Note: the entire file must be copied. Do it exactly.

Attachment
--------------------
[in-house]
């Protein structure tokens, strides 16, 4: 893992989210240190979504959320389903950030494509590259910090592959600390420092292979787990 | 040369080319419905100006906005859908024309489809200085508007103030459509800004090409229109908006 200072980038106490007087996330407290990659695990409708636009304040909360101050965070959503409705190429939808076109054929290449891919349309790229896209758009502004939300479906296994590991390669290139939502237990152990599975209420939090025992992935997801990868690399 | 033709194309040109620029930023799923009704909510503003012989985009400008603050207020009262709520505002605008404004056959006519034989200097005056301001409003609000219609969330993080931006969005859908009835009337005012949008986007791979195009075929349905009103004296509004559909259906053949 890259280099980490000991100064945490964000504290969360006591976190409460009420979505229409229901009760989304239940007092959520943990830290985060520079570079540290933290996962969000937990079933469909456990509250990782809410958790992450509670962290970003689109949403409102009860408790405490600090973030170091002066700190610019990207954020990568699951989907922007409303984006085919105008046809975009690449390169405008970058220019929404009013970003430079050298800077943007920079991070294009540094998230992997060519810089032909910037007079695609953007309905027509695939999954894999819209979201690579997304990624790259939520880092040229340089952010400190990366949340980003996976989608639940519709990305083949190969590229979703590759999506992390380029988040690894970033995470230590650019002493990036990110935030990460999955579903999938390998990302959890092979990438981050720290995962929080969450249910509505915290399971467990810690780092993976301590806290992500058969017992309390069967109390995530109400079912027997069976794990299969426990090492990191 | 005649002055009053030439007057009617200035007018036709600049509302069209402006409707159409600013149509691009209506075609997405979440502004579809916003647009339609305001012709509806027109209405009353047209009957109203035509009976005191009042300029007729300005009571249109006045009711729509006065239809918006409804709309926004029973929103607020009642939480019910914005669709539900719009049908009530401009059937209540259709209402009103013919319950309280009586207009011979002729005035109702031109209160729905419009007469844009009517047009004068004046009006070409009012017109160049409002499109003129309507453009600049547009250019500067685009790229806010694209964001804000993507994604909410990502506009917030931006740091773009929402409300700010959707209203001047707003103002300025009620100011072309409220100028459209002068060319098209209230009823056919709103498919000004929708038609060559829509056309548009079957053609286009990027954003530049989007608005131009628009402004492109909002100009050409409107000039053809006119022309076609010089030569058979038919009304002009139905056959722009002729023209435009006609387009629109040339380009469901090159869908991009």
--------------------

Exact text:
[in-house]
């Protein structure tokens, strides 16, 4: 893992989210240190979504959320389903950030494509590259910090592959600390420092292979787990 | 040369080319419905100006906005859908024309489809200085508007103030459509800004090409229109908006 200072980038106490007087996330407290990659695990409708636009304040909360101050965070959503409705190429939808076109054929290449891919349309790229896209758009502004939300479906296994590991390669290139939502237990152990599975209420939090025992992935997801990868690399 | 033709194309040109620029930023799923009704909510503003012989985009400008603050207020009262709520505002605008404004056959006519034989200097005056301001409003609000219609969330993080931006969005859908009835009337005012949008986007791979195009075929349905009103004296509004559909259906053949 890259280099980490000991100064945490964000504290969360006591976190409460009420979505229409229901009760989304239940007092959520943990830290985060520079570079540290933290996962969000937990079933469909456990509250990782809410958790992450509670962290970003689109949403409102009860408790405490600090973030170091002066700190610019990207954020990568699951989907922007409303984006085919105008046809975009690449390169405008970058220019929404009013970003430079050298800077943007920079991070294009540094998230992997060519810089032909910037007079695609953007309905027509695939999954894999819209979201690579997304990624790259939520880092040229340089952010400190990366949340980003996976989608639940519709990305083949190969590229979703590759999506992390380029988040690894970033995470230590650019002493990036990110935030990460999955579903999938390998990302959890092979990438981050720290995962929080969450249910509505915290399971467990810690780092993976301590806290992500058969017992309390069967109390995530109400079912027997069976794990299969426990090492990191 | 005649002055009053030439007057009617200035007018036709600049509302069209402006409707159409600013149509691009209506075609997405979440502004579809916003647009339609305001012709509806027109209405009353047209009957109203035509009976005191009042300029007729300005009571249109006045009711729509006065239809918006409804709309926004029973929103607020009642939480019910914005669709539900719009049908009530401009059937209540259709209402009103013919319950309280009586207009011979002729005035109702031109209160729905419009007469844009009517047009004068004046009006070409009012017109160049409002499109003129309507453009600049547009250019500067685009790229806010694209964001804000993507994604909410990502506009917030931006740091773009929402409300700010959707209203001047707003103002300025009620100011072309409220100028459209002068060319098209209230009823056919709103498919000004929708038609060559829509056309548009079957053609286009990027954003530049989007608005131009628009402004492109909002100009050409409107000039053809006119022309076609010089030569058979038919009304002009139905056959722009002729023209435009006609387009629109040339380009469901090159869908991009």